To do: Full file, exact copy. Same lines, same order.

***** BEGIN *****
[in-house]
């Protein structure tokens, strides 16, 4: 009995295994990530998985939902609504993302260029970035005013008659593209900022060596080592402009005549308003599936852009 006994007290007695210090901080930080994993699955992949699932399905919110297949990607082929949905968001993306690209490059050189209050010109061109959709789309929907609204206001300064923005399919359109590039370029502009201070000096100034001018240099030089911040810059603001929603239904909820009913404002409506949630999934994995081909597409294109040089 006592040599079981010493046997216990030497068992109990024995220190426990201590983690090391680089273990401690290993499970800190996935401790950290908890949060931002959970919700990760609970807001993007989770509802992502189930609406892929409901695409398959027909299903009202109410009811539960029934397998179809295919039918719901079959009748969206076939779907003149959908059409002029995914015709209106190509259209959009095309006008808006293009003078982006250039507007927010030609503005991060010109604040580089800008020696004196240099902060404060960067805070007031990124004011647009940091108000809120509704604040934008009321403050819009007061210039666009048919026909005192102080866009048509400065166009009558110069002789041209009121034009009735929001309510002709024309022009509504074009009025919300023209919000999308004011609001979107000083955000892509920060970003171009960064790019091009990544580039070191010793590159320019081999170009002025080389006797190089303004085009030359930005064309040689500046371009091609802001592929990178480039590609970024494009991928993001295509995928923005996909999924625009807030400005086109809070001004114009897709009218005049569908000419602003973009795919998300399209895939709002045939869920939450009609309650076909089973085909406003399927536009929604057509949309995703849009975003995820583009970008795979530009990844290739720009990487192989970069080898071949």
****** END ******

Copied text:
[in-house]
């Protein structure tokens, strides 16, 4: 009995295994990530998985939902609504993302260029970035005013008659593209900022060596080592402009005549308003599936852009 006994007290007695210090901080930080994993699955992949699932399905919110297949990607082929949905968001993306690209490059050189209050010109061109959709789309929907609204206001300064923005399919359109590039370029502009201070000096100034001018240099030089911040810059603001929603239904909820009913404002409506949630999934994995081909597409294109040089 006592040599079981010493046997216990030497068992109990024995220190426990201590983690090391680089273990401690290993499970800190996935401790950290908890949060931002959970919700990760609970807001993007989770509802992502189930609406892929409901695409398959027909299903009202109410009811539960029934397998179809295919039918719901079959009748969206076939779907003149959908059409002029995914015709209106190509259209959009095309006008808006293009003078982006250039507007927010030609503005991060010109604040580089800008020696004196240099902060404060960067805070007031990124004011647009940091108000809120509704604040934008009321403050819009007061210039666009048919026909005192102080866009048509400065166009009558110069002789041209009121034009009735929001309510002709024309022009509504074009009025919300023209919000999308004011609001979107000083955000892509920060970003171009960064790019091009990544580039070191010793590159320019081999170009002025080389006797190089303004085009030359930005064309040689500046371009091609802001592929990178480039590609970024494009991928993001295509995928923005996909999924625009807030400005086109809070001004114009897709009218005049569908000419602003973009795919998300399209895939709002045939869920939450009609309650076909089973085909406003399927536009929604057509949309995703849009975003995820583009970008795979530009990844290739720009990487192989970069080898071949």